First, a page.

The Help to Buy Mortgage Guarantee scheme will come to an end tomorrow and there are fears that its withdrawal could lead to a dramatic drop in activity in the first-time buyer mortgage sector.
The scheme acted as a catalyst for lenders to reintroduce mortgages at 95% LTV, bringing some normality back to the mortgage market.
“First-time buyers, regardless of if they used the scheme or not, have a lot to thank it for, as prior to the scheme borrowers would have struggled to find a deal that was not locals only or did not require a parent or guardian to guarantee the loan,” said Charlotte Nelson, finance expert at Moneyfacts.co.uk. “And even if they did manage to find a suitable deal, the cost of the repayments would have been high.”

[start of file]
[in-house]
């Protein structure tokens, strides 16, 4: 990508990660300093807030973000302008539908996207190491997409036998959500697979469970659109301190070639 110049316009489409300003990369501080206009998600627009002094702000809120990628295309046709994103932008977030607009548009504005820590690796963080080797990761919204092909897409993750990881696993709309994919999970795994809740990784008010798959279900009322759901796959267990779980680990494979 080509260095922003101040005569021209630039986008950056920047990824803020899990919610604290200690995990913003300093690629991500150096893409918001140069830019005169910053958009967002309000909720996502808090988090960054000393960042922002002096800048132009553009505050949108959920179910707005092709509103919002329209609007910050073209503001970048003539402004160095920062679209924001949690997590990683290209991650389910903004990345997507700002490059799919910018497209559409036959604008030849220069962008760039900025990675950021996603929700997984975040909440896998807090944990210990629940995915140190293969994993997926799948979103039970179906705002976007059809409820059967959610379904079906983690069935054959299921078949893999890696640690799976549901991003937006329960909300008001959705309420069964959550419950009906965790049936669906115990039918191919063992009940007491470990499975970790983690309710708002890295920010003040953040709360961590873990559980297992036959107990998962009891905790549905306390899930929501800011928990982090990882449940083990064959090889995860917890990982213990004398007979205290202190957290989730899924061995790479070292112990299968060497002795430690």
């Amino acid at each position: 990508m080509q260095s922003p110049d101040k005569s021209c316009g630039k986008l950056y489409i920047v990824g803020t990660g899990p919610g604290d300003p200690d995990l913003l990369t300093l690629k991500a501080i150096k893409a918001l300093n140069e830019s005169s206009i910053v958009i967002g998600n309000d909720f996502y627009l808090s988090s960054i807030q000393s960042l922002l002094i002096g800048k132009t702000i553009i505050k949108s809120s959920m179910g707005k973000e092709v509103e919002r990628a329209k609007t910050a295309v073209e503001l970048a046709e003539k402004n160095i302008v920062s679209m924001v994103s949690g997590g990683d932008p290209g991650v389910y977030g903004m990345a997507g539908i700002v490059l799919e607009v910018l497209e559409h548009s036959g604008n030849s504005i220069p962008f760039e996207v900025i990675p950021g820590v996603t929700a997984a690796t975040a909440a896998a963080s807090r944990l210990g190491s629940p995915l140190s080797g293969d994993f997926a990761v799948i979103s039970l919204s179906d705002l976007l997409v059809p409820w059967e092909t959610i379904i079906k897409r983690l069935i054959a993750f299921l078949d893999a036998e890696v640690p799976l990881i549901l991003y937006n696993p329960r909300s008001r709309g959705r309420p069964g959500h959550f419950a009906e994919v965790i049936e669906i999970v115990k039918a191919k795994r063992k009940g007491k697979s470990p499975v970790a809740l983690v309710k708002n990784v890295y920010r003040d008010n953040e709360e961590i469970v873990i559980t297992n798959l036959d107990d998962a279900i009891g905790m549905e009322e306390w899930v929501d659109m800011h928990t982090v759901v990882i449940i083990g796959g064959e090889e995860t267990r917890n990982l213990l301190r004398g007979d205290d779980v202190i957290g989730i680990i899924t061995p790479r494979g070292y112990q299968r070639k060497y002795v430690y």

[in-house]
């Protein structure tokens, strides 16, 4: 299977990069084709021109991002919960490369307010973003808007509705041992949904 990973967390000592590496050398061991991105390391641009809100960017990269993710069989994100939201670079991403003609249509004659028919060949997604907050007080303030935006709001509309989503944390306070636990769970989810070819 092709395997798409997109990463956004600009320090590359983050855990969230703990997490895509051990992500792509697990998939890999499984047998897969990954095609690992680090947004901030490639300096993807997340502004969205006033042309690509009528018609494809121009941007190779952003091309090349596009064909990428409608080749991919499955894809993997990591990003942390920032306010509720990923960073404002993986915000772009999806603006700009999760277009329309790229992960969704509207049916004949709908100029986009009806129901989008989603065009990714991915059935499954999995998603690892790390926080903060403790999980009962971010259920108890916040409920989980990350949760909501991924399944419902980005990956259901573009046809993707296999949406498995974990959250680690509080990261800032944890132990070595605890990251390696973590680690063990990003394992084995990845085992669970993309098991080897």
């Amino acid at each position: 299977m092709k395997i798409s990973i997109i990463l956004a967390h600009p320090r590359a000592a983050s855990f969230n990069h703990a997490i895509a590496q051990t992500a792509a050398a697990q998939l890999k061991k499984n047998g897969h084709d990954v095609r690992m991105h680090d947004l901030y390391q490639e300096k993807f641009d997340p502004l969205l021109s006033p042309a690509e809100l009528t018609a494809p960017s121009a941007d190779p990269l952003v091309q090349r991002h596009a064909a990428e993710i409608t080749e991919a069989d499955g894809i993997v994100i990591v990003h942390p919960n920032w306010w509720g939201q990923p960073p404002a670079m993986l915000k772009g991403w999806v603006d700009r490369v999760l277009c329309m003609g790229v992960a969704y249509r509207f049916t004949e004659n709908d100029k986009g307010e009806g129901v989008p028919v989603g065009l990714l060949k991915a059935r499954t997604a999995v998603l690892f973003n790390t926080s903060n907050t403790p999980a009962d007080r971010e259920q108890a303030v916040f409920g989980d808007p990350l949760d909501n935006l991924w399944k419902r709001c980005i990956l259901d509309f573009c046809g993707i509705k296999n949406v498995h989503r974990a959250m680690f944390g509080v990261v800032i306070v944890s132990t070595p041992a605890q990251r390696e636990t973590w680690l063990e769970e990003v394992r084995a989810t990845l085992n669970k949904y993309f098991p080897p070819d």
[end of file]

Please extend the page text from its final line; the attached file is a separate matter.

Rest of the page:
Since the introduction of the scheme, the number of products has increased by 380% and the average two-year fixed rate has fallen below 4% for the first time on record.
However, many lenders are starting to withdraw deals for those with the smallest deposits, leaving first-time buyers at an increasing disadvantage when looking for a mortgage, as reflected by a sharp fall in the volume of deals available to those looking to buy with just a 5% deposit in recent months.
Nelson added: “Despite the boost to the market, it was often the case that the Help to Buy deals on offer were more expensive than the standard deals available.
“Only time will tell what the true effect of the removal of such a pivotal scheme will be. However, the growth we have seen in the past is starting to slow, perhaps showing signs of what is to come for first-time buyers.”